A herd of deer in our AlfalfaWeather is a huge risk.  Precipitation needs to come at the right time in the growth of the plants.  Average daily temperature must be above 40 degrees Fahrenheit but below 75 for optimum grass growth and a little warmer for alfalfa.  Hail when the crop is tall, right before cutting is bad because it can knock plants down making it hard to cut.  It is difficult to get hay to dry here in September because of so many freezing nights, yet repetitive thunder storms in August can push the schedule out.  Hay must be cut at a certain level of maturity to ensure the highest nutritive value.

Another problem for every farmer is weeds.  Sometimes before planting a long-term crop, farmers attempt to farm weeds out by growing a grain crop for a year.  Weed seeds remain viable in the soil for many years.  A good defense is to establish the desired crop and not give weeds a chance to germinate or grow through tough competition.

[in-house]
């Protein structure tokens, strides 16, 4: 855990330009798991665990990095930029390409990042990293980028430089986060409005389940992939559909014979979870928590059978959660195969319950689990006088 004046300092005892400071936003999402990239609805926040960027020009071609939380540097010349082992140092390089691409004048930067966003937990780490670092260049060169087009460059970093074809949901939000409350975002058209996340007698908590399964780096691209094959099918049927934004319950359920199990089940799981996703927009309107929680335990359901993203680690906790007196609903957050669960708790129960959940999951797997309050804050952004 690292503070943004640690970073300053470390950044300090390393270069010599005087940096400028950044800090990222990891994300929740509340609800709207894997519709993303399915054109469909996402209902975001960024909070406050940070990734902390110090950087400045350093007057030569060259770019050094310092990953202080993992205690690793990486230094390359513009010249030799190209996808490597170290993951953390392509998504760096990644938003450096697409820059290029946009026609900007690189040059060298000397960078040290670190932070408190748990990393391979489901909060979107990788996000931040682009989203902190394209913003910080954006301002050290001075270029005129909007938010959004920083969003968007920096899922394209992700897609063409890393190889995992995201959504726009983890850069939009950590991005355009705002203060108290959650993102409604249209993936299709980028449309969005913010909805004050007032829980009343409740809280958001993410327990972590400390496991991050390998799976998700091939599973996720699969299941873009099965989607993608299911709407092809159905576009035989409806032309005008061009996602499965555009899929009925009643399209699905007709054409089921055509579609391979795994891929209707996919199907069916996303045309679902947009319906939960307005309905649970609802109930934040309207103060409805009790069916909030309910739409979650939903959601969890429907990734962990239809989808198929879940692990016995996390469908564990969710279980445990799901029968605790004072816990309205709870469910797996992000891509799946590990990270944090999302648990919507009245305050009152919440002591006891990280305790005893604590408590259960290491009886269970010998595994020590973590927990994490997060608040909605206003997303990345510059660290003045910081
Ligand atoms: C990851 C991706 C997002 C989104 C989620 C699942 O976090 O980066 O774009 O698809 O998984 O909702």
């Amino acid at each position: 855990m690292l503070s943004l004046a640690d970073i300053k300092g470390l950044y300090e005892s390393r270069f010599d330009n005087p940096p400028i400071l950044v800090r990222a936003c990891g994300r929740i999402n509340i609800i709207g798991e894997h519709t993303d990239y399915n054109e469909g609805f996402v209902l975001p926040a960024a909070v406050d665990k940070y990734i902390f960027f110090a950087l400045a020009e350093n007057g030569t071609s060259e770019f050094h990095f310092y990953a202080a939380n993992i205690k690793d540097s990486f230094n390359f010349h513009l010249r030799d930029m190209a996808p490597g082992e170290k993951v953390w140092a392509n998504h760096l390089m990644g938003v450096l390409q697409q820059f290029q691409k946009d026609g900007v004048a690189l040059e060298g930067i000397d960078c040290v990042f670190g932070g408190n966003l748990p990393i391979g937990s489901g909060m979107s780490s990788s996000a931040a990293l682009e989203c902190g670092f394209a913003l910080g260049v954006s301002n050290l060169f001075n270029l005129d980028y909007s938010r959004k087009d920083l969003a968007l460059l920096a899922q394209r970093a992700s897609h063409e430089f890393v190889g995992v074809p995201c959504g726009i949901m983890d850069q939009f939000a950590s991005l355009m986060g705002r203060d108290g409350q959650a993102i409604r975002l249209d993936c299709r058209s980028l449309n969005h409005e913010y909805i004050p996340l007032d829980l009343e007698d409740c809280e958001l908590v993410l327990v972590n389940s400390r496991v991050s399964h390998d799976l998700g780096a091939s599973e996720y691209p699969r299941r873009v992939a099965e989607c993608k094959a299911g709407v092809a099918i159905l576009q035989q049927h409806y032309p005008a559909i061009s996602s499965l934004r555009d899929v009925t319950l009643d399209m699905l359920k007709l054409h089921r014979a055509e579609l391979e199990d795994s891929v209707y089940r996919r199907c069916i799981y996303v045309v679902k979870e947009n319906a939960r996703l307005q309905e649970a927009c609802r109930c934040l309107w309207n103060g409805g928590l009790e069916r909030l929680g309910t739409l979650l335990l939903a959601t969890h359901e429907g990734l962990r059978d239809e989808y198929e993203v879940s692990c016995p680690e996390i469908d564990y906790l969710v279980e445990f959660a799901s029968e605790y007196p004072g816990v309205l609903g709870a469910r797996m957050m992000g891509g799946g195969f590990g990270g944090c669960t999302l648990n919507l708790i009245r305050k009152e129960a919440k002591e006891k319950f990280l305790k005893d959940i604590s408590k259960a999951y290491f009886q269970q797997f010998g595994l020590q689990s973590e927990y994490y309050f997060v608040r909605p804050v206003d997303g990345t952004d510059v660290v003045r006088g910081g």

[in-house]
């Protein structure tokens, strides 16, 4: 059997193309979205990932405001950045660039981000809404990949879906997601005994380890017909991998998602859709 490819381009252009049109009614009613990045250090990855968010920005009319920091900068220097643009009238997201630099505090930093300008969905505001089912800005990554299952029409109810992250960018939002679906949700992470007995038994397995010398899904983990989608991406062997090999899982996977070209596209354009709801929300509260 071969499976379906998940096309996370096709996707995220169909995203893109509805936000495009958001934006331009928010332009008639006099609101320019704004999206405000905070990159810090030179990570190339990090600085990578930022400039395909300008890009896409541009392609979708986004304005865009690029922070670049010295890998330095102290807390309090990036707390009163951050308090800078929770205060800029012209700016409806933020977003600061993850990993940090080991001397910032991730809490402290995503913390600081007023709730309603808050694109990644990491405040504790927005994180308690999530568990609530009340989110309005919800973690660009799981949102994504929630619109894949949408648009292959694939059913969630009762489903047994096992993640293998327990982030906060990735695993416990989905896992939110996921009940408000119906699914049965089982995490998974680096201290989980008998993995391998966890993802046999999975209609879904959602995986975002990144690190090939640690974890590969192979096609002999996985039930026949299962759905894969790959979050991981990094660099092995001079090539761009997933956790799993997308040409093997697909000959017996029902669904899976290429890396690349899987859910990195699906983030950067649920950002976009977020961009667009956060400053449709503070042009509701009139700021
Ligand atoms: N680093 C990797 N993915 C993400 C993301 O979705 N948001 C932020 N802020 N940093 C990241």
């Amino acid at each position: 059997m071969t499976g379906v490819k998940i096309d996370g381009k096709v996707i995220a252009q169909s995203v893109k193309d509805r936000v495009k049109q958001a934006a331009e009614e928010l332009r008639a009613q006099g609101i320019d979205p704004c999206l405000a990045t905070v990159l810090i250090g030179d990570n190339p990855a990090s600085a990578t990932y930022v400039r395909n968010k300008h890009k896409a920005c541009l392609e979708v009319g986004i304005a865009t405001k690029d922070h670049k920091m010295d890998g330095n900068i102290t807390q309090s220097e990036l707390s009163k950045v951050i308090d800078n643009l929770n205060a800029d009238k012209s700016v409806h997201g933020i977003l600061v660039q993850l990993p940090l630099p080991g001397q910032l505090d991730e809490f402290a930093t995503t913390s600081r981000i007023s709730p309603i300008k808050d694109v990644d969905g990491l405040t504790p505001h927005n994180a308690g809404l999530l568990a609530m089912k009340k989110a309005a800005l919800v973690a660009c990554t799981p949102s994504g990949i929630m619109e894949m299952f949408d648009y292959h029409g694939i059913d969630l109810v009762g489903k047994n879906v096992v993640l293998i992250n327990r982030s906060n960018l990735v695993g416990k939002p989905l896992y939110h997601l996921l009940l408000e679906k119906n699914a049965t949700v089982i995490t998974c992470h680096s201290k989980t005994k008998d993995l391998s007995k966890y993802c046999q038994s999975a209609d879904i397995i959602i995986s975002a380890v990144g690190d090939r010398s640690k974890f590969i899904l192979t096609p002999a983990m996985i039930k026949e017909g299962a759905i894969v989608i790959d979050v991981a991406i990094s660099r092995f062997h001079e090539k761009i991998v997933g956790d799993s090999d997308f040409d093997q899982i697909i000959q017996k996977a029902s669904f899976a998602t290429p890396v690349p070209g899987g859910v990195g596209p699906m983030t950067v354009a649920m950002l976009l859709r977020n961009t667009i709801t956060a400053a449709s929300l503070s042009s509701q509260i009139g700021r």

Rodents, mainly moles and gophers are a threat as they create mounds which kill plants and harm equipment.  One of our defenses are coyotes.  February and March in early mornings can be entertaining as coyotes hunt rodents.  They listen, pounce, pound the ground and listen again all with their big bushy tails sticking up like a flag.  Sometimes we harrow the ground early in the spring to stimulate the plants and disperse dirt from any mole mounds.

Other issues include wildlife damage.  Deer consume about 3% of their weight in food per day.  Large numbers can consume a great amount of hay, but the damage they do to the growing plants prohibits proper growth.  In addition the deer knock down a considerable amount which the swather can not pick up.